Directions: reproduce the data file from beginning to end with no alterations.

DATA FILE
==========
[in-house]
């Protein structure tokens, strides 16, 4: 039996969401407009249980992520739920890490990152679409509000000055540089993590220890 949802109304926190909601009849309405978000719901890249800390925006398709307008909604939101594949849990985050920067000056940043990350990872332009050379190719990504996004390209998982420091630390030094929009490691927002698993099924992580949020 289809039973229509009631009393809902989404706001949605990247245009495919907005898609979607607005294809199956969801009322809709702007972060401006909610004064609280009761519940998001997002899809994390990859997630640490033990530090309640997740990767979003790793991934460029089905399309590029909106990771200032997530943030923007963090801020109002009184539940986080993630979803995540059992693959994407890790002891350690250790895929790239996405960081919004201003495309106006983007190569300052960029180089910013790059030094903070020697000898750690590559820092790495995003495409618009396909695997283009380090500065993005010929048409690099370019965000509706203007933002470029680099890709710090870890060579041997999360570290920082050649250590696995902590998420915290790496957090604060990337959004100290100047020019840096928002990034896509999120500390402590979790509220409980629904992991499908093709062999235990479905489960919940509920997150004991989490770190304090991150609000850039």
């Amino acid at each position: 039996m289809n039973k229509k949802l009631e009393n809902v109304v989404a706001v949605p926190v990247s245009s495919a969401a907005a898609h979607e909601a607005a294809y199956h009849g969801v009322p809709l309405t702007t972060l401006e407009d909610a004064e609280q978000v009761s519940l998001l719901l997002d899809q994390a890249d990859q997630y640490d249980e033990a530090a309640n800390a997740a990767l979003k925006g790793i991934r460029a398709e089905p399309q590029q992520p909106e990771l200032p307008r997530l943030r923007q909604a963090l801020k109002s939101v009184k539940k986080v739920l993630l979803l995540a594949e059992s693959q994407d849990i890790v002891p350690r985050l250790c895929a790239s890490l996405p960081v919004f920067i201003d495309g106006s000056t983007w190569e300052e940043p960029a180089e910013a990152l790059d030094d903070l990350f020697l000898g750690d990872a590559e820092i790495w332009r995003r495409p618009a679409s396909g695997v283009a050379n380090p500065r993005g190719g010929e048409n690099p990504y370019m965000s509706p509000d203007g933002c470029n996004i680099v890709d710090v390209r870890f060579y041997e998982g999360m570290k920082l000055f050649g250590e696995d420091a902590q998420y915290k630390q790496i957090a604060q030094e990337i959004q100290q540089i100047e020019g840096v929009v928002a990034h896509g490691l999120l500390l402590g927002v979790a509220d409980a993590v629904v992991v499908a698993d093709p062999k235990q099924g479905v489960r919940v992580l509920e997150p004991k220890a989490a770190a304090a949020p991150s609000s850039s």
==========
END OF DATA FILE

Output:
[in-house]
């Protein structure tokens, strides 16, 4: 039996969401407009249980992520739920890490990152679409509000000055540089993590220890 949802109304926190909601009849309405978000719901890249800390925006398709307008909604939101594949849990985050920067000056940043990350990872332009050379190719990504996004390209998982420091630390030094929009490691927002698993099924992580949020 289809039973229509009631009393809902989404706001949605990247245009495919907005898609979607607005294809199956969801009322809709702007972060401006909610004064609280009761519940998001997002899809994390990859997630640490033990530090309640997740990767979003790793991934460029089905399309590029909106990771200032997530943030923007963090801020109002009184539940986080993630979803995540059992693959994407890790002891350690250790895929790239996405960081919004201003495309106006983007190569300052960029180089910013790059030094903070020697000898750690590559820092790495995003495409618009396909695997283009380090500065993005010929048409690099370019965000509706203007933002470029680099890709710090870890060579041997999360570290920082050649250590696995902590998420915290790496957090604060990337959004100290100047020019840096928002990034896509999120500390402590979790509220409980629904992991499908093709062999235990479905489960919940509920997150004991989490770190304090991150609000850039």
């Amino acid at each position: 039996m289809n039973k229509k949802l009631e009393n809902v109304v989404a706001v949605p926190v990247s245009s495919a969401a907005a898609h979607e909601a607005a294809y199956h009849g969801v009322p809709l309405t702007t972060l401006e407009d909610a004064e609280q978000v009761s519940l998001l719901l997002d899809q994390a890249d990859q997630y640490d249980e033990a530090a309640n800390a997740a990767l979003k925006g790793i991934r460029a398709e089905p399309q590029q992520p909106e990771l200032p307008r997530l943030r923007q909604a963090l801020k109002s939101v009184k539940k986080v739920l993630l979803l995540a594949e059992s693959q994407d849990i890790v002891p350690r985050l250790c895929a790239s890490l996405p960081v919004f920067i201003d495309g106006s000056t983007w190569e300052e940043p960029a180089e910013a990152l790059d030094d903070l990350f020697l000898g750690d990872a590559e820092i790495w332009r995003r495409p618009a679409s396909g695997v283009a050379n380090p500065r993005g190719g010929e048409n690099p990504y370019m965000s509706p509000d203007g933002c470029n996004i680099v890709d710090v390209r870890f060579y041997e998982g999360m570290k920082l000055f050649g250590e696995d420091a902590q998420y915290k630390q790496i957090a604060q030094e990337i959004q100290q540089i100047e020019g840096v929009v928002a990034h896509g490691l999120l500390l402590g927002v979790a509220d409980a993590v629904v992991v499908a698993d093709p062999k235990q099924g479905v489960r919940v992580l509920e997150p004991k220890a989490a770190a304090a949020p991150s609000s850039s």